Former President Bill Clinton agreed Tuesday to allow his top aides to testify freely before a House panel looking into his eleventh-hour pardons. At the same time, pardoned financier Marc Rich refused to testify.
Rich, whose pardon from Clinton on his last day in office has triggered congressional and criminal investigations, also refused to free his lawyers from attorney-client privilege that would allow them to discuss his pursuit of clemency.
David E. Kendall, Clinton's personal attorney, said in a letter to the House Government Reform Committee that the former president "will interpose no executive privilege objections to the testimony of his former staff concerning these pardons, or to other pardons and commutations he granted."
A legal source close to the former president, speaking on condition of anonymity, said Clinton agreed to waive the privilege because he is eager to get the facts out quickly to support his contention that he did nothing wrong.
The committee is to hear Thursday from John D. Podesta, former Clinton chief of staff; former White House counsel Beth Nolan; and Bruce R. Lindsey, a longtime White House aide and Clinton confidant.
Rep. Dan Burton, R-Ind., the House committee's chairman, asked Clinton two weeks ago to waive executive privilege, or the right to keep secret the advice of aides and deliberations prior to presidential decisions.
The panel also asked Rich to release his lawyers from attorney-client privilege so they could testify in detail about the campaign to secure his pardon.
If Rich should waive his attorney-client privilege to the committee, lawyers might be able to argue later in criminal or civil proceedings that the privilege no longer exists, his lawyer argued.
Along with federal prosecutors in New York, the committee is investigating whether Clinton's decision on Rich's pardon was influenced by contributions from Rich's ex-wife, Denise, to Clinton's presidential library and various political campaigns.
In today's editions, the Washington Post said a newly discovered e-mail suggests that Eric Holder, who was deputy attorney general at the time, told Jack Quinn, Rich's pardon attorney, last November to take his request directly to the White House.
According to the e-mail, Quinn told associates that Holder advised him to "go straight to" the White House to seek clemency for Rich.
Holder told the newspaper that he strongly disagreed with Quinn's e-mail message.
The former president, meanwhile, told an audience of media and entertainment executives Tuesday in New York, "I want to get out of the news."
Asked whether he was disturbed by reporters' attention to the pardons, Clinton remarked: "People always get it right over the long run, and the truth will prevail. So I'm not worried about that at all."
In related developments:
Clinton agreed to let congressional investigators review a list of donors to his presidential library. Kendall, the attorney for Clinton and his library, had fought the committee's requests for documents, citing "significant constitutional and institutional concerns." He, however, is providing the records to a federal grand jury in New York, which has opened a criminal investigation into the Clinton pardons.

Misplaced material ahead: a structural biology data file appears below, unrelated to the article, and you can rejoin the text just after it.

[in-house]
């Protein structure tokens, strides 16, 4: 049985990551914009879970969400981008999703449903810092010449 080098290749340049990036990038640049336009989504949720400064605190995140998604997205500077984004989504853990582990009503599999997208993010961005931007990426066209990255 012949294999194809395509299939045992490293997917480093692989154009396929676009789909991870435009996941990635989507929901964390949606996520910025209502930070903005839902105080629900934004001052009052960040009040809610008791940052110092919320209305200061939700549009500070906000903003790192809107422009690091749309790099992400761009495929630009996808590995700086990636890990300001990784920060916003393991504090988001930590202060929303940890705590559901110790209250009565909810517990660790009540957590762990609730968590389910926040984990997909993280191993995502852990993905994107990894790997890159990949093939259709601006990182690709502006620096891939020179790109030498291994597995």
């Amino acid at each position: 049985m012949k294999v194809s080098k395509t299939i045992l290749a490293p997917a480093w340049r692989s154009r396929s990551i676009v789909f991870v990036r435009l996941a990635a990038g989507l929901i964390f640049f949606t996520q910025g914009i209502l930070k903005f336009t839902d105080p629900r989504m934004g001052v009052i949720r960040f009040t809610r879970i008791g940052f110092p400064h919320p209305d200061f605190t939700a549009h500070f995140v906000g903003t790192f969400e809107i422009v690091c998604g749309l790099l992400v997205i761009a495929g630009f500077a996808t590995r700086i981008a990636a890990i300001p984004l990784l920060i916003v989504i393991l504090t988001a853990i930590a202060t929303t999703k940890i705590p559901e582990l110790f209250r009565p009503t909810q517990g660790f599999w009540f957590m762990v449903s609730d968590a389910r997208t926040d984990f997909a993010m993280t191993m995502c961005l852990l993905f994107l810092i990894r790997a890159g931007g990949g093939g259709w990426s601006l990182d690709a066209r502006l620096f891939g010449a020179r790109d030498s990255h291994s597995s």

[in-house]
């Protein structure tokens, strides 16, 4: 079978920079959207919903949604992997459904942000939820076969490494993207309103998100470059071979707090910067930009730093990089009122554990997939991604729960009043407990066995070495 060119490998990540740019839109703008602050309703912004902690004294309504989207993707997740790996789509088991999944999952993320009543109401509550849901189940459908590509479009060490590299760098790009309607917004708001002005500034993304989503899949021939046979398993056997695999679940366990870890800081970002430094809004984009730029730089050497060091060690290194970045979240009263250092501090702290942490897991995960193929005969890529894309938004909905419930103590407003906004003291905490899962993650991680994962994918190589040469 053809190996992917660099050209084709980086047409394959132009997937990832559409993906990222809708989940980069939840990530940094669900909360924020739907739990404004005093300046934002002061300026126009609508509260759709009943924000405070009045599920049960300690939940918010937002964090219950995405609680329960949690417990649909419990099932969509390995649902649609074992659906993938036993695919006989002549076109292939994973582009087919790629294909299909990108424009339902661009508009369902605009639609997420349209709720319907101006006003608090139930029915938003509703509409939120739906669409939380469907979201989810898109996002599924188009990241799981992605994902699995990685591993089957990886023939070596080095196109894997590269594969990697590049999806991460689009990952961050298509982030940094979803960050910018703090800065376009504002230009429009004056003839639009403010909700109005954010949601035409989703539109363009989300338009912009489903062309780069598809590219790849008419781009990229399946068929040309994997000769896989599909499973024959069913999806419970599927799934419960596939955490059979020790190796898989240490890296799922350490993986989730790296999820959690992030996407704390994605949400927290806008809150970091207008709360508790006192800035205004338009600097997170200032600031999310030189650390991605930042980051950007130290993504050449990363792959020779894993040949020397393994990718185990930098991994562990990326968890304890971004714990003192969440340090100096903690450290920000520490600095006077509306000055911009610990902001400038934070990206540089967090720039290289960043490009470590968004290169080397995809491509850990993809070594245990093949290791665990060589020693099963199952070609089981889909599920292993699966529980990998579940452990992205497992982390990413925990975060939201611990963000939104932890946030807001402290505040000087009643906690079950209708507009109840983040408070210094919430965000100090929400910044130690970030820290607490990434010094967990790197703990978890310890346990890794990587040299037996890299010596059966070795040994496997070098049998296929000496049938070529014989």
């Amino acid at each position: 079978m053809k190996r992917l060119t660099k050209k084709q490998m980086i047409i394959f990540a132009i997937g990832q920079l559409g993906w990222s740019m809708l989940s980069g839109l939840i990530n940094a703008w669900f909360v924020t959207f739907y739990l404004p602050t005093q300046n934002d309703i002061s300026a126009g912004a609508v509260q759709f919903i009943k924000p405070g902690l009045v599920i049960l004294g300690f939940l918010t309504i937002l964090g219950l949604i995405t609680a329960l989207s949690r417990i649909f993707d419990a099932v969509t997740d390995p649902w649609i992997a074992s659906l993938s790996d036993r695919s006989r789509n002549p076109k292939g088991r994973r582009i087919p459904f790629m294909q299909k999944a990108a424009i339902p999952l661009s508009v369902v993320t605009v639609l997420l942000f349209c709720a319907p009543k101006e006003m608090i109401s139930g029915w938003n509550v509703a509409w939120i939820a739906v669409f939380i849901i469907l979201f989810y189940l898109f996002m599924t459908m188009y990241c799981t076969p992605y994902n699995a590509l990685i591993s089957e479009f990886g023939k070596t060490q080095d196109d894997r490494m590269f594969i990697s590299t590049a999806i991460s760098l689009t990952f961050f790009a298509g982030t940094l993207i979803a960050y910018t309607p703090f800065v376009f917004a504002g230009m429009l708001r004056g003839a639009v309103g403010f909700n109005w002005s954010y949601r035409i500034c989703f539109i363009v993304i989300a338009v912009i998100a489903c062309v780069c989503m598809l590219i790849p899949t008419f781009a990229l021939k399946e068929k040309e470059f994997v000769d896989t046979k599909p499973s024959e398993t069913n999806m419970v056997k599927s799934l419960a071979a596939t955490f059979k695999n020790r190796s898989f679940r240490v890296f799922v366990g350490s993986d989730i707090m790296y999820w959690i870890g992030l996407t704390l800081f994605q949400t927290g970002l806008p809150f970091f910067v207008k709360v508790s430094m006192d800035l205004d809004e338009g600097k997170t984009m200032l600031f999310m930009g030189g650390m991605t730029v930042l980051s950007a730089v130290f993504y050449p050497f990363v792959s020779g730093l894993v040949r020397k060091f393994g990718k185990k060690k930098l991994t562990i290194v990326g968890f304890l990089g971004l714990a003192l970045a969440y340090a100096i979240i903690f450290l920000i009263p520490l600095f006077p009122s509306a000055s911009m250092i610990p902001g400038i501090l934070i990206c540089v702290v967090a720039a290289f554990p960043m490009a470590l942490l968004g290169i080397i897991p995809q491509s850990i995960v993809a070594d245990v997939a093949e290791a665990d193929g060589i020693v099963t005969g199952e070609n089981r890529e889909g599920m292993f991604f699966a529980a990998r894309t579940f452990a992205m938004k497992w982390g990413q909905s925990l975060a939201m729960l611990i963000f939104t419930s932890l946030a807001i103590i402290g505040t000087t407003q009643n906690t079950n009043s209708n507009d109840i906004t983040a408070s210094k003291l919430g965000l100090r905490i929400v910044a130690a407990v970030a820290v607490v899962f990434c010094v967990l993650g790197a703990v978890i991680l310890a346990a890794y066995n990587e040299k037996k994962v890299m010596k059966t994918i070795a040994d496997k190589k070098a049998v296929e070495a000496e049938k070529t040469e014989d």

David J. Dreyer, a former Clinton administration aide, drew on his White House ties in seeking presidential clemency for his cousin, whose prison term for laundering money for Colombian drug traffickers was commuted on Clinton's last day in office.
Dreyer said Tuesday that he spoke about three times last year to Podesta and once to Nolan about the case of Harvey Weinig, a New York City lawyer sentenced in 1996 to 11 years in prison for laundering tens of millions of dollars in drug proceeds and failing to report a kidnapping.
With the commutation, Weinig is scheduled to be released from federal prison April 16 after serving more than five years.
Rep. Barney Frank became the first person to introduce a measure in Congress arising from the Jan. 20 pardons. The liberal Massachusetts Democrat proposed an amendment to the Constitution that would forbid presidential pardons from a month before an election until Inauguration Day in presidential election years.
Federal prosecutors in Minneapolis have asked the Justice Department for advice on whether they should open a grand jury investigation into Clinton's commutation for Carlos Vignali of Los Angeles.
Vignali, a convicted drug dealer who ran a California-to-Minnesota drug ring, was released after a lobbying campaign by Southern California elected officials and $200,000 in fees paid to lawyer Hugh Rodham, Clinton's brother-in-law.
While still president, Clinton talked to the chief executive of CBS on behalf of two Hollywood friends involved in a billing dispute with the network, the Associated Press reported.
CBS chief executive Leslie Moonves confirmed the discussion Tuesday but denied that Clinton's intercession on behalf of television producers Harry Thomason and Linda Bloodworth-Thomason played a role in the dispute's resolution.